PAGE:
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Last tri of the season. This is it.

I signed up to the PruHealth World London Tri last year before I had even signed up for Ironman. At this stage I was so rubbish at triathlon that I just thought it would be cool to race the same course as the world's best triathletes at the London Olympics. It was *quite* a long time before the dawning realisation that it was a world championship final for age groupers as well hit me. I was what some fondly refer to as a "total punter". 

So in the run up to this event I had that awkward conversation where people asked me if I had qualified, and I had to explain that er, no, I paid for a ballot entry... Obviously if I had known I would have gone for the qualifiers, ahem! (Hardly. I was obviously focused on Ironman and not really gunning for Olympic distance fame!)

However, as the season evolved and I was getting faster, and still buzzing slightly from my win last weekend and my recent realisation that I can actually push myself past a zone 2 HR, I had a bit of a strategy for this race. I popped in to see my lovely sponsors Lovelo Cycle Works the other day and was asked about my race strategy for Saturday, to which my response was: "smash the s**t out of it". 

After a slightly shocked reaction to my abuse of the English language, I feel like there was enough of a mutual understanding to the effort I planned to put into the last race of the season. At the very least, I privately wanted a PB (which I was confident I would achieve) and top 10 in my age group (which I was also relatively confident I would achieve, but knew it would be tough).

Obviously I'm not competing with the world's best here so it may seem a little inconsequential, but it's small steps of progress for me. I wanted to go for it. My training had tapered back a bit this week in preparation for the race, and my nutritionist was giving me optimum fuelling to make me race-ready! You can read about my nutrition fuelling on the fitnaturally website 'What Amy eats' blog.

I felt sick on race day morning but with the rather unconventional race time of 12:10, I had all morning to feel nervous. This is actually worse, in some ways. But luckily my coach Steve Lloyd of Absolute Tri was down at the Worlds for the whole weekend, so after a coffee and a bit of banter I felt more relaxed.

Swim was relatively uneventful, the water was a bit colder than it has been this Summer but once acclimatised and after a quick start I settled into my pace. I think I probably could have pushed harder on the swim. It is the discipline which I tend to pace myself much more on rather than maxing out - this may be a good thing though! I was out of the water in 30:49, a PB of over a minute.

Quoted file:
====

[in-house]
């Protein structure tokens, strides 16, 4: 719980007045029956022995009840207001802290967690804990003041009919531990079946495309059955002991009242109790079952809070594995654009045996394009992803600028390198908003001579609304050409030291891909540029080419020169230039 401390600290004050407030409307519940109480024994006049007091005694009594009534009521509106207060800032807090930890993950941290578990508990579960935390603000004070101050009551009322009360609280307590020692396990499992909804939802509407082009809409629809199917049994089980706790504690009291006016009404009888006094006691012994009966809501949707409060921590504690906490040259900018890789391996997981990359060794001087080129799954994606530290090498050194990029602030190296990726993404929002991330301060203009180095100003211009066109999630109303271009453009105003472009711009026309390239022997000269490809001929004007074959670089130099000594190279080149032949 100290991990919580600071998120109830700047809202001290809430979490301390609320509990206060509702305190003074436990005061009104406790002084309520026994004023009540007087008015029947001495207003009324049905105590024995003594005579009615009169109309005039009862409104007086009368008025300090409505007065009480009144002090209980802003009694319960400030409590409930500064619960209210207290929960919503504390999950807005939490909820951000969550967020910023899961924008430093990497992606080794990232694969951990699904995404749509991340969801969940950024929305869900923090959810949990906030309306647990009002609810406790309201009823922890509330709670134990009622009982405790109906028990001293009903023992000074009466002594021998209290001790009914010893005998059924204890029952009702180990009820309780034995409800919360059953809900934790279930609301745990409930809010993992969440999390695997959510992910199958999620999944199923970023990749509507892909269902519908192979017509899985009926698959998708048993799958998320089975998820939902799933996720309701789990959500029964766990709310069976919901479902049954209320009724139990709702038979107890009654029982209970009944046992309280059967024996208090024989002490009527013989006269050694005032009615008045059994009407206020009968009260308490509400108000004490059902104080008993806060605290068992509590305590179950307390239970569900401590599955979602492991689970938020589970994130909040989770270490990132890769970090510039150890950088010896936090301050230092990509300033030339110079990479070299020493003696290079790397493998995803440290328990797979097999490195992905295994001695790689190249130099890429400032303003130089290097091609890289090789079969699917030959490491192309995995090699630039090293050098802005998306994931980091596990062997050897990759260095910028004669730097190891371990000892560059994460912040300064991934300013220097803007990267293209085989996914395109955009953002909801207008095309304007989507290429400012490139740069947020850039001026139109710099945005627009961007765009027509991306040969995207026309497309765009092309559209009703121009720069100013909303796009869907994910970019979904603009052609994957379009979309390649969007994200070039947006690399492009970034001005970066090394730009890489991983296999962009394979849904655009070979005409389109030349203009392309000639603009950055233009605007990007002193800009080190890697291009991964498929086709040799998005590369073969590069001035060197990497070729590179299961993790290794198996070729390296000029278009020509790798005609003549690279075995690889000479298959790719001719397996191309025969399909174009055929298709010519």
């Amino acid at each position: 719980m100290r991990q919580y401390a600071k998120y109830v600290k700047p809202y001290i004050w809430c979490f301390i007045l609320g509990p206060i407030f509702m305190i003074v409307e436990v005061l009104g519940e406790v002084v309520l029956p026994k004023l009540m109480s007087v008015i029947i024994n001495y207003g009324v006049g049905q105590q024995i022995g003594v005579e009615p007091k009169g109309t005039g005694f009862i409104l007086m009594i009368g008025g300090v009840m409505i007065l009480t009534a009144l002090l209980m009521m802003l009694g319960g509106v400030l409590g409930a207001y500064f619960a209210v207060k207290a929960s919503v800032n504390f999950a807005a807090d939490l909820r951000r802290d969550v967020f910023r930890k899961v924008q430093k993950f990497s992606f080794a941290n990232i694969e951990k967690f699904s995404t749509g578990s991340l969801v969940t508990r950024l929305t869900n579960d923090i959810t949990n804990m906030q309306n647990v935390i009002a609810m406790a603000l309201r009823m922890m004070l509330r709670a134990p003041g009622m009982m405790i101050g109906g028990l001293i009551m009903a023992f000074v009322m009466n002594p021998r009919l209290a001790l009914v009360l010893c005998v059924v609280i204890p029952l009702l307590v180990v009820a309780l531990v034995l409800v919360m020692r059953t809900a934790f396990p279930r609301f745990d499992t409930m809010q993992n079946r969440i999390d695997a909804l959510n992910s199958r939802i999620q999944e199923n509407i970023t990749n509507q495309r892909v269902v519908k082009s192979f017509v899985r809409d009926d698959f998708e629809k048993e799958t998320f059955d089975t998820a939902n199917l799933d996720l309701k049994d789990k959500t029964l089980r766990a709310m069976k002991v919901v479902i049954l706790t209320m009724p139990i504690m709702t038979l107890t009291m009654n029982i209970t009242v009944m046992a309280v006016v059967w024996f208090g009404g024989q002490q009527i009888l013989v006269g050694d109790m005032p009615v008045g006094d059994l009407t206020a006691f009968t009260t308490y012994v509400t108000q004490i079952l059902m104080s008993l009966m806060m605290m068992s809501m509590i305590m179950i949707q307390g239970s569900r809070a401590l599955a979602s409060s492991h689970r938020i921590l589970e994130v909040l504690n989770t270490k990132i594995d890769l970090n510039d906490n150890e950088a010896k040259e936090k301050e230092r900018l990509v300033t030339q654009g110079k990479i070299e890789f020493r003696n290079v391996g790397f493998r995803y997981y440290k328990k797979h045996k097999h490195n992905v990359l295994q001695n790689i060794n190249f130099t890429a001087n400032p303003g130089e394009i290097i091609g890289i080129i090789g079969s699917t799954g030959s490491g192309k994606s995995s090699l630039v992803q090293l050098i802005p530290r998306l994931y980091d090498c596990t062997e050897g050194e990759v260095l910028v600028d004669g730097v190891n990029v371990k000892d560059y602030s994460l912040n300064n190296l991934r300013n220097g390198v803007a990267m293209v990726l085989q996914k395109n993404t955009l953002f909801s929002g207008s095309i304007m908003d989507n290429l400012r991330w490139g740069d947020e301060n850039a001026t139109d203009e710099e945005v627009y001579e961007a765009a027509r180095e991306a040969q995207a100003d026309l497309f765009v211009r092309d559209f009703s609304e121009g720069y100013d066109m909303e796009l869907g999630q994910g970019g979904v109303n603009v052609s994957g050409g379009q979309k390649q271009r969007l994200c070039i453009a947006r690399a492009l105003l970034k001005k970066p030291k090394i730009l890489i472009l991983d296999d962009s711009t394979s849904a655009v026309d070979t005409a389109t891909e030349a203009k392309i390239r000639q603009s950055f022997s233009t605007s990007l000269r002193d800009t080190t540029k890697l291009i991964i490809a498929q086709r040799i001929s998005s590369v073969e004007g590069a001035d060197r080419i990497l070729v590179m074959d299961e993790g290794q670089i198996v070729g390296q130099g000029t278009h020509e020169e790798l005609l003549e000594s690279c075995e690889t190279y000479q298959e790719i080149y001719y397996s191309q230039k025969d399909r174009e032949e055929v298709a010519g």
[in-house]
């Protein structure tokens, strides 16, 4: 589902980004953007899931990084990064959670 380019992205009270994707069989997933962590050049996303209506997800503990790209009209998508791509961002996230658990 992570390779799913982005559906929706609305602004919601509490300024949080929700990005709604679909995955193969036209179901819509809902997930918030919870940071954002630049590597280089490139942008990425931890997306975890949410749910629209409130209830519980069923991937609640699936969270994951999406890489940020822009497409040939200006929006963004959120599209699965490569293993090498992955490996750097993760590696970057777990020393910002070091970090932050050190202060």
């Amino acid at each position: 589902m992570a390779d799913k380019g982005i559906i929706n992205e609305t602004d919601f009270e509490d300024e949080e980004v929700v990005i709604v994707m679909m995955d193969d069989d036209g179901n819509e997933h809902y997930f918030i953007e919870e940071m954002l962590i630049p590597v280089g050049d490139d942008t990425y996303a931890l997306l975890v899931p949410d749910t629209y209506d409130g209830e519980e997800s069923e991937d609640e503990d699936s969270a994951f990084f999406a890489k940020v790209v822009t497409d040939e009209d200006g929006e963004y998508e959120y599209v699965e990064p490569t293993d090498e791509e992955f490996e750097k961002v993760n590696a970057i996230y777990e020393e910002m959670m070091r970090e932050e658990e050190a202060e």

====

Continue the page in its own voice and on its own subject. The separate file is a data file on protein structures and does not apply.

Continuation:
The transition was not good. After getting out of the water there was a run along the road for quite some way before running uphill on slippery, wet, muddy grass and with probably 2,000 bikes it was becoming quite treacherous under foot! It was also a long way from the swim exit which meant the clock was ticking. I faffed a bit and after almost 5 minutes (yes, it was a mission, all the competitors times were above average for T1), out on the bike (carefully, to avoid a Bambi style moment on the mud).

The bike was flat, fast but with tight corners and wet roads. Oh, and quite a few arrogant blokes with ludicrously expensive TT bikes but zero road awareness. I nearly crashed at one point as some guy with all the gear but no idea cut me right up on a sharp bend forcing me to brake sharply - I was very close to a crash there and after swearing at him I hope he was more careful for the rest of the course! I think I was only overtaken by two females on the bike but with different wave start times it wasn't easy to tell how far down the field I was. I averaged 20mph for the entire course (think it was just short of 40k, more like 37k) and kept my pace strong and my HR high! 1:08:04, another PB in the bag...

Another unacceptably long transition (think it was the muddy run uphill around the entire transition before they channelled you off to your bike slot), and with a new pair of Newton MV3s, I ran out feeling tired but staying strong.

Four laps of the Serpentine and a relatively good crowd of support, and at least it wasn't raining. I was doing the mental maths on the run, I needed to get a sub-45 minute 10k to get in under 2:30, and I was keeping a really consistent strong pace with 11-ish minute 2.5k laps. Again, I was only overtaken by two women but knew I couldn't go any faster with my HR pushing 178 the whole way. I knew it wouldn't be sustainable for too long. 

The final lap came and I sprint finished feeling strong but pretty knackered (slightly contradictory but I'm sure you can relate), with, guess what, a 10k PB of 45:50.

Overall my time was 2:33:14, a PB of just under 20 minutes (since June!). I'm happy with that level of progress in just three months.

Stats are:
7th in AG (out of 20)
27th female (out of 180)

Ok, so it's not the World Championships (yet), but I like to think it's about the journey, not the destination, that makes life most compelling. Because when I reach that destination, the sense of reward and achievement will be unbelievable....